In short, scent travels directly to the part of our brain that controls our emotions, memories, behavior patterns and even our instincts.
If you truly think about this, it is extremely powerful!
The chemical compounds can truly ease things like depression, anxiety, anger, fear and more. If you want to learn more about how this works, I encourage you to read “The Chemistry of Essential Oils Made Simple.” Here I discuss how science proves the power of essential oils! I also have a great post on The Science Behind Using Essential Oils Topically. That post teaches us that essential oils actually absorb all the way down to your cells and crosses your blood brain barrier…a medical miracle that even most prescriptions cannot do.
Now that we got the scientific explanation out of the way, lets see how this manifests itself in real life.
For example, we breathe in the smell of coffee. We associate coffee with certain memories. Most scents are linked to some type of long term memory. Studies show that memories triggered by scents are more vivid and intense than other memories.
When I smell coffee, I recall two specific memories. The smell combined with the memory makes me feel an emotion.
I remember making my father coffee when I was a little kid. I can imagine him sitting on the couch as I bring him a big cup of black coffee. He passed away sometime ago now and still I think of that when I smell coffee. This memory makes me feel sad.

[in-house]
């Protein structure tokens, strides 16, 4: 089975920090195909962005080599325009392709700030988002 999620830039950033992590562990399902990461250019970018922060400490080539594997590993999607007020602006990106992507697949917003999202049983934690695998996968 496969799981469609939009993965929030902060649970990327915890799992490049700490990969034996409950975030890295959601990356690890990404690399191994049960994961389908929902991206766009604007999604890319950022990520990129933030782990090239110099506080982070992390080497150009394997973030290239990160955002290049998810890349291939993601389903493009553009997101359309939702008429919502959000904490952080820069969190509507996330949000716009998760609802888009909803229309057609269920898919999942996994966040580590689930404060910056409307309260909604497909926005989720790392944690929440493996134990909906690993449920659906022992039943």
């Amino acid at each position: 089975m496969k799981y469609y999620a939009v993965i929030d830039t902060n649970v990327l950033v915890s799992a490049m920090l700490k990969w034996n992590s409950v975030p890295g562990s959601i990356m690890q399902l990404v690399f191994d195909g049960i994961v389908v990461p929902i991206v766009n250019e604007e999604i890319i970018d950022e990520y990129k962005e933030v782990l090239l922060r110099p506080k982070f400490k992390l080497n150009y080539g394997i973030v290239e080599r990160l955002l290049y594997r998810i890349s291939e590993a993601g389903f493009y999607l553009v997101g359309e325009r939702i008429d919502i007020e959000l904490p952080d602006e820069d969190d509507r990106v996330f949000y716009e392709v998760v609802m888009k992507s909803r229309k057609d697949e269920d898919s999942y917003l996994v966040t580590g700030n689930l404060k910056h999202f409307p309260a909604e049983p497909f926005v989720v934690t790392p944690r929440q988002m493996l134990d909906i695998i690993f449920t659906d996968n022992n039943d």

When I smell coffee I also think of my husband. He LOVES coffee. I remember how he also asks me to make him a cup of coffee. Just imagining it right now, I am full of love for my husband. This memory makes me feel happy and in love.
This process is called odor-evoked autobiographical memory; You smell something and it brings back a memory and also triggers an emotional response.
This is a subconscious reaction. I have no control over how the smell of coffee effects my emotions or memories. You do not have any control over how aromas effect your moods, emotions or memories either. They just do.
As an adult, your brain can differentiate nearly 10,000 different aromas!
The different chemical make up and rate of molecule vibration is how we recognize each scent and how our brains react to it.